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The Dispossessed: 04/25/08

The Dispossessed

The full title of Ursula K. Le Guin's award winning novel is The Dispossessed: An Ambiguous Utopia. It's part of along tradition of ambiguous utopian novels that are thinly dressed critiques of contemporary society. In the case of The Dispossessed the two societies in question are the United States and the Soviet Union.

What makes Le Guin's utopia all the more ambiguous is her refusal to take sides. Both societies are flawed in a number of ways and yet both have supporters and detractors. Like so many of these novels, the story is told from the perspective of a traveler, Shevek, a physicist who has left Anarres (USSR) to continue his research on Urras (USA). It is through a combination of flashbacks to Anarres and his social faux pas that Le Guin reveals the good and bad of both societies.

The Dispossessed exists in the same universe as Left-Hand of Darkness (1969) and the other Hainish cycle books. In terms of the story timeline, it's comes first in the series but was the fifth published. The details linking it to the other Hainish books are sparse and the novel works well as a stand alone.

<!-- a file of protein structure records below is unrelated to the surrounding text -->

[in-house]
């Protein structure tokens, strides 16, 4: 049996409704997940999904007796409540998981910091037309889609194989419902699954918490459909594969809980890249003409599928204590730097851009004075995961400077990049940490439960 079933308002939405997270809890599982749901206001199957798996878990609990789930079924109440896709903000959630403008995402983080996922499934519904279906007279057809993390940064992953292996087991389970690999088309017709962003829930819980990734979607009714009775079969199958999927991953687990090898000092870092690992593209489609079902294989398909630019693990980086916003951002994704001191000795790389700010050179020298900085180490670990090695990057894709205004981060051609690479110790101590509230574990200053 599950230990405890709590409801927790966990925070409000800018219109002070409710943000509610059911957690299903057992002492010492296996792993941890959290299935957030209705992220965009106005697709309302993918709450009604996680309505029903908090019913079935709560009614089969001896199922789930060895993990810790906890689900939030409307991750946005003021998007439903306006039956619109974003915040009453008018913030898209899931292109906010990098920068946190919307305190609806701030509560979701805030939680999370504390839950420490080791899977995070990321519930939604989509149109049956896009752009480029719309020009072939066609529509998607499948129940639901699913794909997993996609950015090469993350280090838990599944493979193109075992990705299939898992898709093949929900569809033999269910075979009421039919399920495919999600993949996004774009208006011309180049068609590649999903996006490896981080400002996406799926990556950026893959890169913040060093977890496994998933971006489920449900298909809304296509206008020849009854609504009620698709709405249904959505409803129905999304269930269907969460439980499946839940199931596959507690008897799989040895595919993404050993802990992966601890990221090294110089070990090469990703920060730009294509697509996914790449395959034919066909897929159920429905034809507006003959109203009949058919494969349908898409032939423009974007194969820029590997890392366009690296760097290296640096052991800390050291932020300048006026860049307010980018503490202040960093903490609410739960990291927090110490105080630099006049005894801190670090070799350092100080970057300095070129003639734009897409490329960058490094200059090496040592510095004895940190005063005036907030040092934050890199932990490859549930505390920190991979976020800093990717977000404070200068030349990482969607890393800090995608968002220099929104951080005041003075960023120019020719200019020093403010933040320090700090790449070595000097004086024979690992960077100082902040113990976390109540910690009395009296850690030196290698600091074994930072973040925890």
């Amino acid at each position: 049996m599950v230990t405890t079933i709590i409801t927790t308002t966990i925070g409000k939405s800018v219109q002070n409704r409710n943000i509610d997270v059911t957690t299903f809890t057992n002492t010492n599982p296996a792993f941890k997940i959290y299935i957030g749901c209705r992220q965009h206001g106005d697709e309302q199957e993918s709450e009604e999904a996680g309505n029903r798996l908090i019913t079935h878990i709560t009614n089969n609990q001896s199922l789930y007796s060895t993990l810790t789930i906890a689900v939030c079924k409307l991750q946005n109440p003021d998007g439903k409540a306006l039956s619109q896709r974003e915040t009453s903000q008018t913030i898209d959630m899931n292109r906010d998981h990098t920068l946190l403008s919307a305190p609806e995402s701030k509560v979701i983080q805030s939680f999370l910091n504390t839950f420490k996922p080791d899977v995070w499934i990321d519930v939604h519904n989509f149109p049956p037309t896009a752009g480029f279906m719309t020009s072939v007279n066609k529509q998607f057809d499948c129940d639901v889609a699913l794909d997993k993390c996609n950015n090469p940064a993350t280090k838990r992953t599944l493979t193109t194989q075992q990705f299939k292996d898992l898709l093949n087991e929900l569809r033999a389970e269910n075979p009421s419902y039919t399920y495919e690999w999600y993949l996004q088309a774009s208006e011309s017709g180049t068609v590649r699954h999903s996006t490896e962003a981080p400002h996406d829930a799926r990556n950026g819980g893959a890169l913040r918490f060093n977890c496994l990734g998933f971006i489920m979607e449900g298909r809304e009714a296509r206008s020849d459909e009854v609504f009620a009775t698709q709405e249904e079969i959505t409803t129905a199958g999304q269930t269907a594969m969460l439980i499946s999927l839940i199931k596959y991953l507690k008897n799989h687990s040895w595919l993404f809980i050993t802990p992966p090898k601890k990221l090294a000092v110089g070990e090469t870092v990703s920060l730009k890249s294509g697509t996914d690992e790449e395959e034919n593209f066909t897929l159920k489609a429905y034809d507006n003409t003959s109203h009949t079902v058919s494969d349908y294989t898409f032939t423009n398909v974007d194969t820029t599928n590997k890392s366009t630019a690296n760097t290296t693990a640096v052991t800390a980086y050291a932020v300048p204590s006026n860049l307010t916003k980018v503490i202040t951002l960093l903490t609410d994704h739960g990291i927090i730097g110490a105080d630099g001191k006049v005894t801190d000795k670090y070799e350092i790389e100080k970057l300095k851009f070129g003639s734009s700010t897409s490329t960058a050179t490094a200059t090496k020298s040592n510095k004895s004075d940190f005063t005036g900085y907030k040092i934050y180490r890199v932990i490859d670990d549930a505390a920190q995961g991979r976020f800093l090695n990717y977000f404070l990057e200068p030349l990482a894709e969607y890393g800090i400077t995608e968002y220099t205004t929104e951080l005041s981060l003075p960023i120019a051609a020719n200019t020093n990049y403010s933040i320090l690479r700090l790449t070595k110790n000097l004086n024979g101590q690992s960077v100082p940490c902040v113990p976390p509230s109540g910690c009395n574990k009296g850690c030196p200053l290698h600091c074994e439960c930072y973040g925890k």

Along with The Dispossessed I also recommend:

  • Gulliver's Travels by Jonathan Swift (1726, 1735)
  • The Time Machine by H. G. Wells (1895)
  • Metropolis directed by Fritz Lang (1927)
  • Brave New World by Aldous Huxley (1932)
  • The Left-Hand of Darkness by Ursula K. Le Guin (1969)
  • The Handmaid's Tale by Margaret Atwood (1985)

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